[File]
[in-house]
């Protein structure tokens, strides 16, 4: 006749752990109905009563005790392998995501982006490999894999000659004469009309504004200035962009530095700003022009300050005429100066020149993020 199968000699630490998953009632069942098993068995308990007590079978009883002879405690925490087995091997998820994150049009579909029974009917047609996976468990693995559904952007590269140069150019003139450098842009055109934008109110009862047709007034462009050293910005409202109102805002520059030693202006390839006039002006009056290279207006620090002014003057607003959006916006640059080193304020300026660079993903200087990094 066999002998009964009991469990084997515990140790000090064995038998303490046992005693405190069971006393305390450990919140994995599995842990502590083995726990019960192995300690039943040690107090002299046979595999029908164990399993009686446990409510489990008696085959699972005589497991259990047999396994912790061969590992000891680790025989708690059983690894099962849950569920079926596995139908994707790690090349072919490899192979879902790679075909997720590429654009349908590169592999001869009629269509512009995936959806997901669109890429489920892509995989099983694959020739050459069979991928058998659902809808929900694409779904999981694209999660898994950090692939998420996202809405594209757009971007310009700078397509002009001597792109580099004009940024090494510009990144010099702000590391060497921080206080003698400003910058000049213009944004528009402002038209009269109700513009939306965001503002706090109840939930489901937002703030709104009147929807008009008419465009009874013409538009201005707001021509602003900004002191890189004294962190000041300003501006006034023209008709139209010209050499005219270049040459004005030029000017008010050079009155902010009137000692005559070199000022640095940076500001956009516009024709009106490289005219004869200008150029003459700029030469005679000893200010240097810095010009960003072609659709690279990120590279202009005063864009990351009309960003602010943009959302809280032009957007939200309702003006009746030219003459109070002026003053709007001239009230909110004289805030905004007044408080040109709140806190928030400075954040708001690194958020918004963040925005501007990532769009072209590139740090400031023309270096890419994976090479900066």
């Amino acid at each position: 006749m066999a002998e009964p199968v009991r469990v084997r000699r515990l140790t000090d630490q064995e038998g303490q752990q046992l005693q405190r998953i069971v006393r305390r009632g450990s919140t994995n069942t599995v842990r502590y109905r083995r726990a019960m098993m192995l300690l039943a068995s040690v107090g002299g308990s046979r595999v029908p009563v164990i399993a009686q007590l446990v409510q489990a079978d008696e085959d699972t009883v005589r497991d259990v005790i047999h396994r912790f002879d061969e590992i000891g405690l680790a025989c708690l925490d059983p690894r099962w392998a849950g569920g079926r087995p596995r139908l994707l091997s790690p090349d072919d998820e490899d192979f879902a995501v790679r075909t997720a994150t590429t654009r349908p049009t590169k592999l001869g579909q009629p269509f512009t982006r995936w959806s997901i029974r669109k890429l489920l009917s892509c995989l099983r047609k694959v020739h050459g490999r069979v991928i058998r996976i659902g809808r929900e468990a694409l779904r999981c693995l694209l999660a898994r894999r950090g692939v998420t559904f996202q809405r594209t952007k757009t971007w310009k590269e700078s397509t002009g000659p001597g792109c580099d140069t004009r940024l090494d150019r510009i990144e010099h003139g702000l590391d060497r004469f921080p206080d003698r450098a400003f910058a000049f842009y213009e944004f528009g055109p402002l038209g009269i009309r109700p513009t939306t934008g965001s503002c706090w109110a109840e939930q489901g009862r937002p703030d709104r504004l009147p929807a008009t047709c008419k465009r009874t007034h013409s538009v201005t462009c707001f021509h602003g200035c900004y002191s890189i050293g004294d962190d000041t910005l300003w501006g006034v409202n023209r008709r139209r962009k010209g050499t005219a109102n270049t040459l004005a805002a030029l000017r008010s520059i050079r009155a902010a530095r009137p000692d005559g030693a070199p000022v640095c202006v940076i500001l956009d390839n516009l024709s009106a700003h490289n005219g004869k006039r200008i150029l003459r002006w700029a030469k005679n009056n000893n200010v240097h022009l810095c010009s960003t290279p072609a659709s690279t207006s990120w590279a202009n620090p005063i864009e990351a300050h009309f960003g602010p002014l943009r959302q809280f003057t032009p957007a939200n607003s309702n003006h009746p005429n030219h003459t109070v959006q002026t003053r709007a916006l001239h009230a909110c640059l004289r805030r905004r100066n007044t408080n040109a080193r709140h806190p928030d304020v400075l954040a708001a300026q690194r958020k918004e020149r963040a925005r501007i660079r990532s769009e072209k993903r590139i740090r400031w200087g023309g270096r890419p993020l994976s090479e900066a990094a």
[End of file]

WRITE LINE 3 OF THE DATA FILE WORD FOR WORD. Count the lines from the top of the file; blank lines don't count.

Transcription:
């Amino acid at each position: 006749m066999a002998e009964p199968v009991r469990v084997r000699r515990l140790t000090d630490q064995e038998g303490q752990q046992l005693q405190r998953i069971v006393r305390r009632g450990s919140t994995n069942t599995v842990r502590y109905r083995r726990a019960m098993m192995l300690l039943a068995s040690v107090g002299g308990s046979r595999v029908p009563v164990i399993a009686q007590l446990v409510q489990a079978d008696e085959d699972t009883v005589r497991d259990v005790i047999h396994r912790f002879d061969e590992i000891g405690l680790a025989c708690l925490d059983p690894r099962w392998a849950g569920g079926r087995p596995r139908l994707l091997s790690p090349d072919d998820e490899d192979f879902a995501v790679r075909t997720a994150t590429t654009r349908p049009t590169k592999l001869g579909q009629p269509f512009t982006r995936w959806s997901i029974r669109k890429l489920l009917s892509c995989l099983r047609k694959v020739h050459g490999r069979v991928i058998r996976i659902g809808r929900e468990a694409l779904r999981c693995l694209l999660a898994r894999r950090g692939v998420t559904f996202q809405r594209t952007k757009t971007w310009k590269e700078s397509t002009g000659p001597g792109c580099d140069t004009r940024l090494d150019r510009i990144e010099h003139g702000l590391d060497r004469f921080p206080d003698r450098a400003f910058a000049f842009y213009e944004f528009g055109p402002l038209g009269i009309r109700p513009t939306t934008g965001s503002c706090w109110a109840e939930q489901g009862r937002p703030d709104r504004l009147p929807a008009t047709c008419k465009r009874t007034h013409s538009v201005t462009c707001f021509h602003g200035c900004y002191s890189i050293g004294d962190d000041t910005l300003w501006g006034v409202n023209r008709r139209r962009k010209g050499t005219a109102n270049t040459l004005a805002a030029l000017r008010s520059i050079r009155a902010a530095r009137p000692d005559g030693a070199p000022v640095c202006v940076i500001l956009d390839n516009l024709s009106a700003h490289n005219g004869k006039r200008i150029l003459r002006w700029a030469k005679n009056n000893n200010v240097h022009l810095c010009s960003t290279p072609a659709s690279t207006s990120w590279a202009n620090p005063i864009e990351a300050h009309f960003g602010p002014l943009r959302q809280f003057t032009p957007a939200n607003s309702n003006h009746p005429n030219h003459t109070v959006q002026t003053r709007a916006l001239h009230a909110c640059l004289r805030r905004r100066n007044t408080n040109a080193r709140h806190p928030d304020v400075l954040a708001a300026q690194r958020k918004e020149r963040a925005r501007i660079r990532s769009e072209k993903r590139i740090r400031w200087g023309g270096r890419p993020l994976s090479e900066a990094a």